Hospital-acquired infections (HAIs) have long been recognised as major problems affecting the overall quality of health care (Gaynes and Solomon, 1996). Surveillance, however, has been identified as an important way to provide quality outcome indicators and identify key measures in order to reduce the burden of HAIs (Reilly et al, 2001).
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Claire Kilpatrick, RGN, Dip ICN, is national HAI surveillance nurse; Jacqui Reilly, PhD, BA, RGN, is national HAI surveillance coordinator, Scottish Centre for Infection and Environmental Health, Glasgow.
Surveillance is defined as ‘the ongoing systematic collection, collation, analysis and interpretation of health data essential to the planning, implementation and evaluation of public health practice, closely integrated with the timely dissemination of these data to those who need to know’ (Centers for Disease Control, 1988).
The objectives of surveillance related to HAI include:
- Monitoring infection incidence rates;
- Monitoring trends, including the detection of outbreaks;
- Providing early warning and investigation of infection problems, and subsequent planning and intervention to control;
- Prioritising resource allocation;
- Examining the impact of interventions;
- Gaining information on the overall quality of patient care.
In summary, surveillance provides ways to identify and clarify quality issues, understand their causes and subsequently identify actions to bring about improvements, which is at the forefront of many health care services’ clinical governance agendas.
A Framework for National Surveillance of Hospital-Acquired Infection in Scotland (Scottish Executive Health Department, 2001) stated that Scottish trusts are now required to implement surveillance of HAI using standardised methodologies over defined periods. A new national team has been funded to help support this. England, Wales and Northern Ireland are already undertaking a variety of surveillance programmes, and with standardisation it will be possible to compare surveillance data. Local surveillance programmes have also been carried out around Scotland and clearly show areas in which it has achieved positive results. For example, Reilly et al (2001) demonstrated that surveillance of surgical site infections resulted in a significant reduction in infection rates, from 13.3% to 7.4%. This, in turn, led to reduced costs for the health authority.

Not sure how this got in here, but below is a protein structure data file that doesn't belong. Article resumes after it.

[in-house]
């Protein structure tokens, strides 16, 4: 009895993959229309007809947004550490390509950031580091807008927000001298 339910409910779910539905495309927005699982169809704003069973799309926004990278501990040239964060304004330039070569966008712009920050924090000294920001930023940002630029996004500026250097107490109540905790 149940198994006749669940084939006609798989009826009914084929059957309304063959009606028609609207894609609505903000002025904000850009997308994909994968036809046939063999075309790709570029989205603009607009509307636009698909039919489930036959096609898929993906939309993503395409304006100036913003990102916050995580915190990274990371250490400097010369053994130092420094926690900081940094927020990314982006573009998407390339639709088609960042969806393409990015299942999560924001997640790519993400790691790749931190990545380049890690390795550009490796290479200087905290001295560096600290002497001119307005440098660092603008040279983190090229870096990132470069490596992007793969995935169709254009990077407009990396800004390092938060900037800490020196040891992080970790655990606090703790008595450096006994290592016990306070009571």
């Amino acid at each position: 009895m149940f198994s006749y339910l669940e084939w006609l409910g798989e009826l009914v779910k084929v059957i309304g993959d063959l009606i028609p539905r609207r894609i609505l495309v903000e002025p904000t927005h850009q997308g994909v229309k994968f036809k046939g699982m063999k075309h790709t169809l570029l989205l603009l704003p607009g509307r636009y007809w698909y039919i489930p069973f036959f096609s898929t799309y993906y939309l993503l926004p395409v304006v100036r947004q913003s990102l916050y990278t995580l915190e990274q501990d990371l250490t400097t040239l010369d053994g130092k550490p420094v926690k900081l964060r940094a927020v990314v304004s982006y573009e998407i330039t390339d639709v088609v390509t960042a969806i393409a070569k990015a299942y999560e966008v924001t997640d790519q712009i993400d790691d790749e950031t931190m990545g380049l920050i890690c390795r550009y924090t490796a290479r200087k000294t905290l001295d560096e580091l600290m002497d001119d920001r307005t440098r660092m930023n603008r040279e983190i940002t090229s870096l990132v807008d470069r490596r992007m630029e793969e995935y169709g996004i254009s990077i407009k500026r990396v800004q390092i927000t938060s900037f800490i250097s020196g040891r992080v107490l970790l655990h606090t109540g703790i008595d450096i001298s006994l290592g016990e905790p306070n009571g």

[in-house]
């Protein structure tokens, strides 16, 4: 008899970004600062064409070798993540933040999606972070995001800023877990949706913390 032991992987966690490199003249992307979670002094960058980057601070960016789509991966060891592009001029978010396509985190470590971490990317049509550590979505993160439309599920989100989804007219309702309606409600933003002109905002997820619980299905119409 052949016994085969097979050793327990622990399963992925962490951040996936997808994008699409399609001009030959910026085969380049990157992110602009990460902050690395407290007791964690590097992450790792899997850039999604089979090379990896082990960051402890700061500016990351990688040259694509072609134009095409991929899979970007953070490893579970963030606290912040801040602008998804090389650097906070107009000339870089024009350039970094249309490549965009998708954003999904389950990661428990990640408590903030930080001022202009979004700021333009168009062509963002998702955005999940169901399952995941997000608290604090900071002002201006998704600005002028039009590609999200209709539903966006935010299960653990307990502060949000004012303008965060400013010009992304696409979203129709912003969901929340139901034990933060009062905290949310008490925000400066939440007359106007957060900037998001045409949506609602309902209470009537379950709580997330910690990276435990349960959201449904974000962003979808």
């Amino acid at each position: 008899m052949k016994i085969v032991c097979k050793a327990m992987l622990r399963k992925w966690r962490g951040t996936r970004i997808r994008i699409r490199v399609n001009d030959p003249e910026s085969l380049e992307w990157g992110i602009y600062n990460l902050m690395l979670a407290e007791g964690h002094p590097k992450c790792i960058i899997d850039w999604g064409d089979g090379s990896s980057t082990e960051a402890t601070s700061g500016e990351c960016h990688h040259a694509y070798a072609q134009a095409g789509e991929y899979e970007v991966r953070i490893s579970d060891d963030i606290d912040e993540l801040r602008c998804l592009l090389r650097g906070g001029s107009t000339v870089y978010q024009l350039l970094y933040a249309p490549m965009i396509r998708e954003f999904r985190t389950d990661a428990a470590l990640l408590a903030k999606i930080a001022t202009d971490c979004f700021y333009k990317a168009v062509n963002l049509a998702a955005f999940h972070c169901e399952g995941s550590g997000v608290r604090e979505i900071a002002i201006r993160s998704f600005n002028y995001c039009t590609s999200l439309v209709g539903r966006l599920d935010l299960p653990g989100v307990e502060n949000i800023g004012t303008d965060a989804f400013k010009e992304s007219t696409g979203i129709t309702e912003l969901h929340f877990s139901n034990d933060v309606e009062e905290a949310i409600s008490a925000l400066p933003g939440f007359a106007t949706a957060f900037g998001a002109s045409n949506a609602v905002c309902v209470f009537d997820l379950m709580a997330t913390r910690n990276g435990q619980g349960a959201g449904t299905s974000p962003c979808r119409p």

There are many ways in which nurses can play a part in surveillance and help to reduce infection rates. In order to do this effectively, it is vital that they receive appropriate support and training from infection control personnel and existing surveillance and audit staff. In Scotland, the HAI Infection Control Standards Board (Clinical Standards Board for Scotland, 2001) will also have a growing influence, particularly in relation to compliance with fundamental infection control measures and associated surveillance programmes. England and Wales have similar control standards.